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Blood-thinning Drugs Can Reduce Dementia Risk in Atrial Fibrillation Patients

by Hannah Joy on October 25, 2017 at 1:06 PM
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Blood-thinning Drugs Can Reduce Dementia Risk in Atrial Fibrillation Patients

Blood-thinning drugs that reduce the risk of stroke in patients with atrial fibrillation (AF) was found to reduce the risk of dementia as well, reveals a new study.

Among 444,106 patients with atrial fibrillation (an abnormal heart rhythm), those who were taking anticoagulant drugs to prevent blood clots at the start of the study had a 29% lower risk of developing dementia than patients who were not on anticoagulant treatment. When the researchers looked at what happened during the period of time that the patients continued to take the drugs, they found an even bigger, 48% reduction in the risk of dementia.


The new research was published in the European Heart Journal. This is the largest study ever to examine the link between anticoagulant treatment and dementia in AF patients. It looked at data from Swedish registries for patients between 2006 and 2014, and, despite its retrospective nature, which means it cannot show causal effect, the researchers believe that the results strongly suggest that oral anticoagulants protect against dementia in AF patients.

"In order to prove this assumption, randomized placebo controlled trials would be needed, but such studies cannot be done because of ethical reasons. It is not possible to give placebo to AF patients and then wait for dementia or stroke to occur," write Leif Friberg and Mårten Rosenqvist from the Karolinska Institute (Stockholm, Sweden) in their EHJ paper.

AF is known to carry an increased risk of stroke and dementia, and anticoagulants have been shown to reduce the likelihood of stroke. Until now it was not clear whether anticoagulants could also prevent dementia; however, it was thought possible because if the drugs can prevent the big blood clots that cause stroke, they might also protect against the small clots that can cause unnoticed microscopic strokes that eventually lead to cognitive deterioration.

The researchers identified all patients in Sweden who had a diagnosis of AF between 2006-2014. They checked on what drugs had been prescribed and dispensed following the diagnosis. They followed the patients' progress and this provided them with 1.5 million years of follow-up, during which time 26,210 patients were diagnosed with dementia.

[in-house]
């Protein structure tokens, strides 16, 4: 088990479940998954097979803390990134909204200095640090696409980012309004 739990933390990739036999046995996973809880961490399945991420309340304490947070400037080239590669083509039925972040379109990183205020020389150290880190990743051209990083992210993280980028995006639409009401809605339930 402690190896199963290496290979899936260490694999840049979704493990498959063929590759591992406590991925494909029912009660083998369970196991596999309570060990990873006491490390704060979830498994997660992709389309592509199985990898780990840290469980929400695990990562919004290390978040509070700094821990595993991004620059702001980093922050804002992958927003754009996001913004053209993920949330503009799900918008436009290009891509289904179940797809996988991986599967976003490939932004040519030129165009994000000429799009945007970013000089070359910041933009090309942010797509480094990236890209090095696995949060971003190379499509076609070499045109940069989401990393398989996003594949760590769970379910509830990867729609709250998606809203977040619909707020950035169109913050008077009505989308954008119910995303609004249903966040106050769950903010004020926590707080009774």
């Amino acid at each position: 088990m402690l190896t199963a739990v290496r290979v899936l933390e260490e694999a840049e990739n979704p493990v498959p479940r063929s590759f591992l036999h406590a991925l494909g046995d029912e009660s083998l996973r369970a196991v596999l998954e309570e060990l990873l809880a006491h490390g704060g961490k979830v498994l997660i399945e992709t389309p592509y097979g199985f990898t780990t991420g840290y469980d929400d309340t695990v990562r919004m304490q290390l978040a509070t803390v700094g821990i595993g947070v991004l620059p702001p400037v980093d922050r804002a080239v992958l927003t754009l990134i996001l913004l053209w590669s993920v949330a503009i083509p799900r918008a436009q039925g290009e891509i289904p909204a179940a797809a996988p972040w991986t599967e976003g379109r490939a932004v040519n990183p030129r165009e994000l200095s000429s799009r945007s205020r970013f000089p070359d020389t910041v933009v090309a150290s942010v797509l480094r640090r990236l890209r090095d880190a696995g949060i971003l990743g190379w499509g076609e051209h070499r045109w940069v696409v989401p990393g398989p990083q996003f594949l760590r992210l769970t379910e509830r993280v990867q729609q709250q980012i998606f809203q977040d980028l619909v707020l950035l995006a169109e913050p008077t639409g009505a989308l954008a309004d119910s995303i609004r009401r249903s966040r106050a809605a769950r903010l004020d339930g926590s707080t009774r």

When they first joined the study, 54 percent of patients were not taking oral anticoagulants such as warfarin, apixaban, dabigatran, edoxaban or rivaroxaban. The researchers found that the strongest predictors for dementia were lack of oral anticoagulant treatment, aging, Parkinson's disease and alcohol abuse. They also found that the sooner oral anticoagulant treatment was started after a diagnosis of AF, the greater was the protective effect against dementia.

Dr Friberg, who is associate professor of cardiology at the Karolinska Institute, said the important implications from these findings were that patients should be started on oral anticoagulant drugs as soon as possible after diagnosis of AF and that they should continue to take the drugs.

"Doctors should not tell their patients to stop using oral anticoagulants without a really good reason. Explain to your patients how these drugs work and why they should use them. An informed patient who understands this is much more likely to comply and will be able to use the drugs safely and get better benefits. To patients I would say 'don't stop unless your doctor says so. Have your doctor explain why you should take the drug so that you feel you understand and agree'.

"Patients start on oral anticoagulation for stroke prevention but they stop after a few years at an alarmingly high rate. In the first year, approximately 15% stop taking the drugs, then approximately 10% each year.

In this study we found that only 54% of patients were on oral anticoagulant treatment. If you know that AF eats away your brain at a slow but steady pace and that you can prevent it by staying on treatment, I think most AF patients would find this a very strong argument for continuing treatment.

"As a clinician I know there are AF patients who have a fatalistic view upon stroke. Either it happens or it does not. Few patients are fatalistic about dementia, which gradually makes you lose your mind. No brain can withstand a constant bombardment of microscopic clots in the long run. Patients probably want to hang on to as many of their little grey cells for as long as they can. In order to preserve what you've got, you should take care to use anticoagulants if you are diagnosed with AF, as they have been proved to protect against stroke and, which this study indicates, also appear to protect against dementia."

The study also found that there was no difference in dementia prevention between the older blood-thinning drug warfarin and the newer oral anticoagulants.

In addition to the fact that this study cannot prove or disprove a causal relationship between oral anticoagulants and dementia, some other limitations include the lack of complete medical histories for the patients, including details of other diseases, and the fact that dementia is insidious and is not necessarily diagnosed immediately, meaning that the true prevalence of dementia is probably higher than reported.

Source: Eurekalert

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